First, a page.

Why Aeneas’ Story of Exile Makes it Perfect for Today’s World

The Aeneid’s focus on Rome’s ultimate destiny as an empire is only one aspect of the tale. There’s another, more potent, which resonates from Virgil’s own past to our own present: exile, displacement, and the challenges which come from being a refugee fro your homeland. 

The Aeneid has been many things over the centuries. It’s been the model for rulership for European kings, the inspiration for quest literature, the source of national myths from Ancient Rome to Arthurian Britain, and the model for Dante Alighieri’s personal journey from damnation to salvation in The Divine Comedy. 

But do these things make it less relevant to today’s world? With widespread democracy, self-determination, and history being viewed in more critical terms, does yet another distinctly European piece of literature still have a place at the table of world literature? 

I think if we view The Aeneid not as a national tale, but as a story of exile, then we might find a very different tale in the offing because while Aeneas and his people wander the Mediterranean basin they also get something which we probably aren’t expecting–hospitality. 

Virgil’s connection to exile is more personal than just a mythical connection to Troy. 

When Virgil writes of exile in The Aeneid, he’s writing from first-hand experience. After the Civil war between Pompey and Julius Caesar, large tracts of land were seized from the surrounding Italian countryside and redistributed to soldiers who had fought for and been loyal to Julius Caesar. One of the regions where these seizures took place was Tuscany. Virgil’s home country.

If you read the Ecologues by Virgil, the upshot was that many peasants, Virgil’s family included, were thrown out of their homes and off of their lands. It’s just as well that Virgil’s father had at some point earned enough money to buy his freedom and send his son to school because while Virgil made an appeal to get the land back, we have no records to say that he was successful.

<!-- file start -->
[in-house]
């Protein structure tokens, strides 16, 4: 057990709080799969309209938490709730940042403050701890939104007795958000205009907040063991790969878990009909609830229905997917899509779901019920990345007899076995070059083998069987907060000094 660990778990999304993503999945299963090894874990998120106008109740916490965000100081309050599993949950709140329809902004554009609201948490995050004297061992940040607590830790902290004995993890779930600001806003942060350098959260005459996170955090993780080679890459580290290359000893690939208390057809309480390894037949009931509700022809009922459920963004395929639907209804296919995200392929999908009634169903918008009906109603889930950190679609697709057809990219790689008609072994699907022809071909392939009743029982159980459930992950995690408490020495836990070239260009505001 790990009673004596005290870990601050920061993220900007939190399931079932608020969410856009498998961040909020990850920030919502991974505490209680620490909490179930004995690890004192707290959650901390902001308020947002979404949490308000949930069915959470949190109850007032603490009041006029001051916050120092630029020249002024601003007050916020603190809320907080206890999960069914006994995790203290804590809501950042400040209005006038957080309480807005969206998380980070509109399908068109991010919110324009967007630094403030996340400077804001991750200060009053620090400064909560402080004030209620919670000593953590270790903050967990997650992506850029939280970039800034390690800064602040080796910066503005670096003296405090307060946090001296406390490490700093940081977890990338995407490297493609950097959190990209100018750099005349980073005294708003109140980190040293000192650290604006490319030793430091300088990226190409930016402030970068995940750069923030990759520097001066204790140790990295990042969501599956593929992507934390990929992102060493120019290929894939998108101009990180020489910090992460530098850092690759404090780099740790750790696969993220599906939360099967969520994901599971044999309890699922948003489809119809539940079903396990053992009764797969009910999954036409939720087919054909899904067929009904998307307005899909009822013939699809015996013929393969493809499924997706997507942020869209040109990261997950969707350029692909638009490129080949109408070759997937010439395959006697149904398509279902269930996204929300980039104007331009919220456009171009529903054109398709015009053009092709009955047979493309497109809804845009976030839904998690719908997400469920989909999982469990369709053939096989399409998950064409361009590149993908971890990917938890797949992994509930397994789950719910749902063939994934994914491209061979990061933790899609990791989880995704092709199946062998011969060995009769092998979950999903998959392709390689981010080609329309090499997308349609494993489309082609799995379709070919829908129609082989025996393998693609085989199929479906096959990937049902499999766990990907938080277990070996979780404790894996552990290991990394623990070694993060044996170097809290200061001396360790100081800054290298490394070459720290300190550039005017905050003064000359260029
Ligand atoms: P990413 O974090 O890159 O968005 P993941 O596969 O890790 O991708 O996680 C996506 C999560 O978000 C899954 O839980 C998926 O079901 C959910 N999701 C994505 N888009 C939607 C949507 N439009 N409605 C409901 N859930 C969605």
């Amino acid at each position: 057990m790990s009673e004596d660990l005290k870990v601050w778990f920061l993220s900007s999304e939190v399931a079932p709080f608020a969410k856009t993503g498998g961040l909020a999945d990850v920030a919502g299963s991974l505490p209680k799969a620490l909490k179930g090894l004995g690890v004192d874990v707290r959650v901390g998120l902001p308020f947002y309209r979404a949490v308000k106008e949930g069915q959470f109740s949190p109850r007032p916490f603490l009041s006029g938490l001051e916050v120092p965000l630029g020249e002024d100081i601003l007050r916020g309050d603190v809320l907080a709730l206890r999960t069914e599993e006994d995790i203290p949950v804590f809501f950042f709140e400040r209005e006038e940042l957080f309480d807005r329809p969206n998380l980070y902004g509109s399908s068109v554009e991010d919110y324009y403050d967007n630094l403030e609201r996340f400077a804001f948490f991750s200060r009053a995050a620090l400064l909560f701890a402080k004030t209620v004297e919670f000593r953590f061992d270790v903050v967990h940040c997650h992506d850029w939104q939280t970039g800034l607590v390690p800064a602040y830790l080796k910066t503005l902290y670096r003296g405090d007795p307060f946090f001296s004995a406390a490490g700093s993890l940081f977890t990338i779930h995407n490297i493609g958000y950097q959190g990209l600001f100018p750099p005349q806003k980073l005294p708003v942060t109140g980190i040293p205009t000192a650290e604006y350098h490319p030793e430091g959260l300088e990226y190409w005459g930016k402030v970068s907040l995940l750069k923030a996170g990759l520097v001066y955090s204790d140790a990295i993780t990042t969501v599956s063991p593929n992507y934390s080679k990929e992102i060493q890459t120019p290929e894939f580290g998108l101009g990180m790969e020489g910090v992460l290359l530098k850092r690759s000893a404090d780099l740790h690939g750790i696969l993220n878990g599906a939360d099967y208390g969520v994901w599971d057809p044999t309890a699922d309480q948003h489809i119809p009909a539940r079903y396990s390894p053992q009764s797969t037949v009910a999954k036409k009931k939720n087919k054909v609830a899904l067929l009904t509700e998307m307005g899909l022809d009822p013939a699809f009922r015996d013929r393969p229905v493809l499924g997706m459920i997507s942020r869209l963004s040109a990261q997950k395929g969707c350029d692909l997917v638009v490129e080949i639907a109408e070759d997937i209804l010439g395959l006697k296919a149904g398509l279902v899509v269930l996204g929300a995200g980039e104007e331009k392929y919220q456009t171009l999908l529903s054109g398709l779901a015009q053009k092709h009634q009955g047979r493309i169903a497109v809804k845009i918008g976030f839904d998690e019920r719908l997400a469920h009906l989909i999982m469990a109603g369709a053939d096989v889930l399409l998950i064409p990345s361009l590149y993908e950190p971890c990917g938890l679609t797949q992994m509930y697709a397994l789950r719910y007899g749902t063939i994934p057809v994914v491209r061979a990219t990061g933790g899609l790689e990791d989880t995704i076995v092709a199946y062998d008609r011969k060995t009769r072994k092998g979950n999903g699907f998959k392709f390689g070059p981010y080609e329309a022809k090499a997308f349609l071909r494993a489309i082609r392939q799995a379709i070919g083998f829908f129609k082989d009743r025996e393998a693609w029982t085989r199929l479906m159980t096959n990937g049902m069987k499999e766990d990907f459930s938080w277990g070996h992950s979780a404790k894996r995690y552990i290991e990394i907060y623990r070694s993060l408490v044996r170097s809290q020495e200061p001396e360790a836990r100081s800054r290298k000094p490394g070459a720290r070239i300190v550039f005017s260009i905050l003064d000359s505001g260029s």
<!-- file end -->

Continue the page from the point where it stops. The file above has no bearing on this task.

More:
Think this is harsh? It was done elsewhere too. 

Henry VIII did it during the English Reformation. Former church lands were auctioned off to the highest bidder–often people loyal to the King and to the new Protestant Religion. None of these people were peasants. They were the biggest losers of the bunch because they even lost the right to graze their cattle on common land. 

In the United States, they seized lands owned by people loyal to the British Crown after the Revolutionary War and sold them at auction, regardless of whether the original owners were living or dead. This is, in fact, part of the subplot of James Fenimore Cooper’s The PioneersIn fact, it’s almost a little too much like what Julius Caesar did to the native Tuscans.

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The role of hospitality in the ancient world is slightly different from what it is today. 

Aeneas receives and provides hospitality on the foreign shores where he lands. He lands on a few unfriendly shores, but he also lands on shores where he is provided aid. This isn’t exactly the same kind of aid we think of today. It was part of a cultural tradition surrounding the rules of hospitality. And it was sacred.